The kitchen

The kitchen is heavily used by another room tenant. When you prepare the kitchen for the next tenant, you’ll want to make sure the appliances are working. Things to check include:

  • Is the fridge getting cold?
  • Does the freezer make ice?
  • Can the oven get hot?
  • Do all the burners on the stove work?

Make sure you check all these things when you look at the kitchen of your property.

New appliances aren’t cheap, so getting homeowner’s insurance or a home warranty can sometimes be helpful. These can cover the cost of making expensive repairs to the rental property. Still, you should talk to a homeowner’s insurance agent about the coverage you need and whether your policy or warranty covers the equipment.

If you have damaged linoleum it may need to be replaced, but a good scrubbing should usually do the trick. Check the cabinets, and open all doors and drawers to make sure they work. Check smoke and carbon monoxide detectors, and replace them if necessary—you can do this throughout the house.


Once you have finished preparing the interior of the rental home, you can move on to the exterior of the property.

Here are some important functions:

  • Clean up and remove any trash or litter that may have been left by previous tenants.
  • Check the siding to make sure it is clean and free of damage.
  • Inspect the windows, looking for water damage, leaks and broken glass.
  • If there is a chimney, clean it, and make sure it is structurally sound.

Add curb appeal to a home by trimming shrubs, trimming trees, planting flowers, or planting plants around the property. People will make a decision within the first few minutes of seeing a home, so it won’t cost much to spruce up the exterior, but it can attract a tenant to the place you’re renting sooner.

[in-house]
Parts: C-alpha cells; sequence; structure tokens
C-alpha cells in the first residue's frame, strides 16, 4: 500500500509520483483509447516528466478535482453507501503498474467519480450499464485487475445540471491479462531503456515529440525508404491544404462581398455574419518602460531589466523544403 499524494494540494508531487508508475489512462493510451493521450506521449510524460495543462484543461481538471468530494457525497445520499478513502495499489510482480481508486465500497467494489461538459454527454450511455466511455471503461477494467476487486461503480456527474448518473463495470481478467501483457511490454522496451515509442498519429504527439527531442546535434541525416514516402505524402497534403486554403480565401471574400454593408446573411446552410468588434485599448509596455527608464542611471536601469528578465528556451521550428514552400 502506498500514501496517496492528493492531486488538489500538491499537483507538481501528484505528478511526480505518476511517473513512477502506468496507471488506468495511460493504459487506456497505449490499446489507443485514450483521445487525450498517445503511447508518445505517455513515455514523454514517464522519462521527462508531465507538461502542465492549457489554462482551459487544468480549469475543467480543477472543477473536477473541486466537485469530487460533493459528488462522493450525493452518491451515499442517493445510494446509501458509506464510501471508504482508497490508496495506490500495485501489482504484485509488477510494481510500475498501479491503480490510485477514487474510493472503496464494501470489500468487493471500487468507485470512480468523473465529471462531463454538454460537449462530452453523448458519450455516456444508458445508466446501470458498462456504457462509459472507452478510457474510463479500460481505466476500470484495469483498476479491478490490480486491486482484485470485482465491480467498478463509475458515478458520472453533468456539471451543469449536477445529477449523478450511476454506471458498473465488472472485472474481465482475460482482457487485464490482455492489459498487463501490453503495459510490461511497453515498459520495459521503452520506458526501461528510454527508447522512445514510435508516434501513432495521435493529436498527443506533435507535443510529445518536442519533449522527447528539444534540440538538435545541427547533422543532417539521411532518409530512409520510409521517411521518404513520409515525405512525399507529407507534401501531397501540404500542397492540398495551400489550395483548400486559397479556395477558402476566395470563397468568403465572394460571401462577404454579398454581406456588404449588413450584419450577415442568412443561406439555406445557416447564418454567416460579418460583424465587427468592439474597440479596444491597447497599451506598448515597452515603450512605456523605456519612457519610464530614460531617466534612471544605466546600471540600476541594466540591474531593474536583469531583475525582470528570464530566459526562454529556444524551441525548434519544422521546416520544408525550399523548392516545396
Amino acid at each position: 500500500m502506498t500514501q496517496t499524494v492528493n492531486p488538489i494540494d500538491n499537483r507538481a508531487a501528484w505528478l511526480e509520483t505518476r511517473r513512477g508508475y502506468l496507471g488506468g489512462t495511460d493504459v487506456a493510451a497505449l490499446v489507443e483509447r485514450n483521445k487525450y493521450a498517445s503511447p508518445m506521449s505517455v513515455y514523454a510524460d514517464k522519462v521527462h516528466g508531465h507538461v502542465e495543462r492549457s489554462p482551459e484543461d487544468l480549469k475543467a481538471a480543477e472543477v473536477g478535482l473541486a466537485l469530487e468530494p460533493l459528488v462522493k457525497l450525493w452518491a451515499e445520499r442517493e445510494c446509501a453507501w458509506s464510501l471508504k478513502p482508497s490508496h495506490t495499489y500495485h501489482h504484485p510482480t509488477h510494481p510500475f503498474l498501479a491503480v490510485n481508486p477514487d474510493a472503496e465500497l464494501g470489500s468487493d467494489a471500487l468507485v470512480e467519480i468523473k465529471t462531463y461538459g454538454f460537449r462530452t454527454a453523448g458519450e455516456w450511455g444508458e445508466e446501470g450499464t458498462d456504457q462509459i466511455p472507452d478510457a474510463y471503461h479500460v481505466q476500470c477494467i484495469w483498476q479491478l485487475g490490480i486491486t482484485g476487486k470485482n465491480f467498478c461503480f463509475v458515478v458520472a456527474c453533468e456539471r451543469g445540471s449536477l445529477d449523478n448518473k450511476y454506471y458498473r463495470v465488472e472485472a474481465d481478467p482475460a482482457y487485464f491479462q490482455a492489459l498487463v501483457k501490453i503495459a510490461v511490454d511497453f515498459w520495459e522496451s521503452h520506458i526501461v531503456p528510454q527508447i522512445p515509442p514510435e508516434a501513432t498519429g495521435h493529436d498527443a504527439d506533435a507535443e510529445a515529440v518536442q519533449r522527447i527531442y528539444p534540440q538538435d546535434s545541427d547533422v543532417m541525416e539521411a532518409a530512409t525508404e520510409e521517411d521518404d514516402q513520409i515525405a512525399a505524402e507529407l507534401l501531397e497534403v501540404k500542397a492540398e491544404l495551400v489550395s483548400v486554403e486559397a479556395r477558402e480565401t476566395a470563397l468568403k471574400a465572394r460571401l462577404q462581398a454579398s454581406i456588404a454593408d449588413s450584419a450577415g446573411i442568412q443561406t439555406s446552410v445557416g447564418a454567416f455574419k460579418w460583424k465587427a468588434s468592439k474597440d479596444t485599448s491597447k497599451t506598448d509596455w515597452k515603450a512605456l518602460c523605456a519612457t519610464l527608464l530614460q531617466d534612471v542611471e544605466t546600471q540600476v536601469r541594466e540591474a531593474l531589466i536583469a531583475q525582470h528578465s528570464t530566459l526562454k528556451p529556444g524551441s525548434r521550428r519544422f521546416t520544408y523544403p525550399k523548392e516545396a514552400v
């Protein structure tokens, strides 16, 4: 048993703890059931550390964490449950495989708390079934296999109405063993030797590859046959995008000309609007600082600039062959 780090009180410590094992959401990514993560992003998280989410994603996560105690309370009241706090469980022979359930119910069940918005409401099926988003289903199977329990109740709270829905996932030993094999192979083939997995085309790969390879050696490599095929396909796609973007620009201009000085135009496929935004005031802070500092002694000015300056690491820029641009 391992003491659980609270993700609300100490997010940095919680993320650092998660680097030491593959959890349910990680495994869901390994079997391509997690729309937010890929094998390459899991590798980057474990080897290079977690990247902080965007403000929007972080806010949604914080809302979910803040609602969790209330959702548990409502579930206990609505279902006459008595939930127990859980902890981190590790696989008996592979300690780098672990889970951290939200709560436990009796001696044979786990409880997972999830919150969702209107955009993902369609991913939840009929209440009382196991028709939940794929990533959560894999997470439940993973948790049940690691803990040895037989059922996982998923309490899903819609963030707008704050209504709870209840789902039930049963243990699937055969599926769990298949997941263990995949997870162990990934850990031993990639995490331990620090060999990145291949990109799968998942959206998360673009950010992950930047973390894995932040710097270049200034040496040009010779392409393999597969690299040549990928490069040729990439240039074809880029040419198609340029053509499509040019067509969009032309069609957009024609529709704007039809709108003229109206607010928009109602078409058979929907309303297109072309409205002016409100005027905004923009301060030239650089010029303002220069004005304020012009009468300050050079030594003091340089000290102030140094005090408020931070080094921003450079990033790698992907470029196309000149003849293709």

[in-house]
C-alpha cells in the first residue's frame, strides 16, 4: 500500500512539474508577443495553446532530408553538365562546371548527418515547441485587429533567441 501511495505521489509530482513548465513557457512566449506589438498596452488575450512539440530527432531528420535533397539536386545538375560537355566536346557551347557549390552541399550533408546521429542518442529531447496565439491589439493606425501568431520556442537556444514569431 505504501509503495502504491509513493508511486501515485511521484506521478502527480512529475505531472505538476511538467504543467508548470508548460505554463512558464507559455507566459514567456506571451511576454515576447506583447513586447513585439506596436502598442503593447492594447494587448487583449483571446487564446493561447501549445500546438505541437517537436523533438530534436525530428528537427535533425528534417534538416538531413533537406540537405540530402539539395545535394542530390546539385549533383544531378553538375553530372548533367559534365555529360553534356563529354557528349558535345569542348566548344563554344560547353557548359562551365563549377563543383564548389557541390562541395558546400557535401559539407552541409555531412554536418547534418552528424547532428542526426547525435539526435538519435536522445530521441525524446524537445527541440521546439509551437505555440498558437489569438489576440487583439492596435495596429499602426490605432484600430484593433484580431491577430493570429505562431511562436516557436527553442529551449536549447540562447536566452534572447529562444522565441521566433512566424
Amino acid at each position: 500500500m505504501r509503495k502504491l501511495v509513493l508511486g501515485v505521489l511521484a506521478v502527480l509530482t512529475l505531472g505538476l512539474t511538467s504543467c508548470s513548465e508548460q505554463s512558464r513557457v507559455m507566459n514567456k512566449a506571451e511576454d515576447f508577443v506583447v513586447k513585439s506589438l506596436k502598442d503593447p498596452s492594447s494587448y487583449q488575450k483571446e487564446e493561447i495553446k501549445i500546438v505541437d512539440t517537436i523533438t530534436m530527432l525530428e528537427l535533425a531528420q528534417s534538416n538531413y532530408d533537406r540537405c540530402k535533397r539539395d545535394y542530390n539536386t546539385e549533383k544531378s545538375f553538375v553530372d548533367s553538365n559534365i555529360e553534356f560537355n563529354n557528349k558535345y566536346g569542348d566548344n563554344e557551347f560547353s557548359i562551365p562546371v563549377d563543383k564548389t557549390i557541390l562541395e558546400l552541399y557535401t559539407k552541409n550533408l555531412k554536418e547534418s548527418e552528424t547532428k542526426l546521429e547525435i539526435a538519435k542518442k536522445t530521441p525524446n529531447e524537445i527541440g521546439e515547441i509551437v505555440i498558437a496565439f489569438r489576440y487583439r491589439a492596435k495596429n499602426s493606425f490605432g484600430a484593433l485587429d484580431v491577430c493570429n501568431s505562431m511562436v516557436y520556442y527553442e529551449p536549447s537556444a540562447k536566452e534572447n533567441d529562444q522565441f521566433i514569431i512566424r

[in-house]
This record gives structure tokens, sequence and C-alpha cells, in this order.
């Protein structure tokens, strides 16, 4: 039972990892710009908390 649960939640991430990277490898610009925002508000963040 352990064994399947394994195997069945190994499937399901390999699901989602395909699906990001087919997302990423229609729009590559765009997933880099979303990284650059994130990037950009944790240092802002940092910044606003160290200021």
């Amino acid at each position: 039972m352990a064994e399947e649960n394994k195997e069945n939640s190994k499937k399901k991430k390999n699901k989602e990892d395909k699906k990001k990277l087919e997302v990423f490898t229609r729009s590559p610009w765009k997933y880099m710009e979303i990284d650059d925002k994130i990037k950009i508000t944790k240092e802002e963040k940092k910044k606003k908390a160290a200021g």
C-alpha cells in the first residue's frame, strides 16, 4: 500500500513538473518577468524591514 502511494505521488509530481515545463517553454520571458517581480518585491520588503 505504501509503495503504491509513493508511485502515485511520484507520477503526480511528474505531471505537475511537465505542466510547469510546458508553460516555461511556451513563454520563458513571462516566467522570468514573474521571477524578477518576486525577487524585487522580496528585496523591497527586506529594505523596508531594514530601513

Bonus areas

If your rental property has a garage, shed, pet area, or other bonus space that isn’t fully rented, you’ll need to make those areas rentable as well. Any part of the property included in the lease agreement must be ready for the lessee.

You may need to clean or repair the floor in the garage, while the shed may be full of old tools or boxes from someone’s yard. Get rid of any signs of past tenants renting the property.

How to List Your Property

Listing your rental property and finding a tenant is the next step in getting it ready to rent. This step takes some work and research. You’ll need to know where to set your rental rate, whether you need to include lawn care, and how to screen tenants.

Most landlords handle maintenance, repairs and property management tasks independently unless they own some other tenants. But a landlord can use these tips to help you list your property and find a tenant who will pay the monthly rent.

Take a photo

Most people looking for a home these days do it online by looking at photos, so you’ll want to make sure you have great property photos. Hiring a professional real estate photographer who knows the current market can even be worthwhile. They can photograph features of your home that they know are popular right now to help make it stand out.

Use marketing tools.

There are several ways landlords can advertise their rental properties. Knowing the best marketing tools for your unit can help you target the people who are most interested in renting your home. Social media is a great tool for real estate marketing, but traditional methods like yard signs can also be incredibly helpful.

How and where you market your rental home depends on the home’s location and rental rate. You may need to try different marketing tools before you find one that works for you.

How to find the right tenants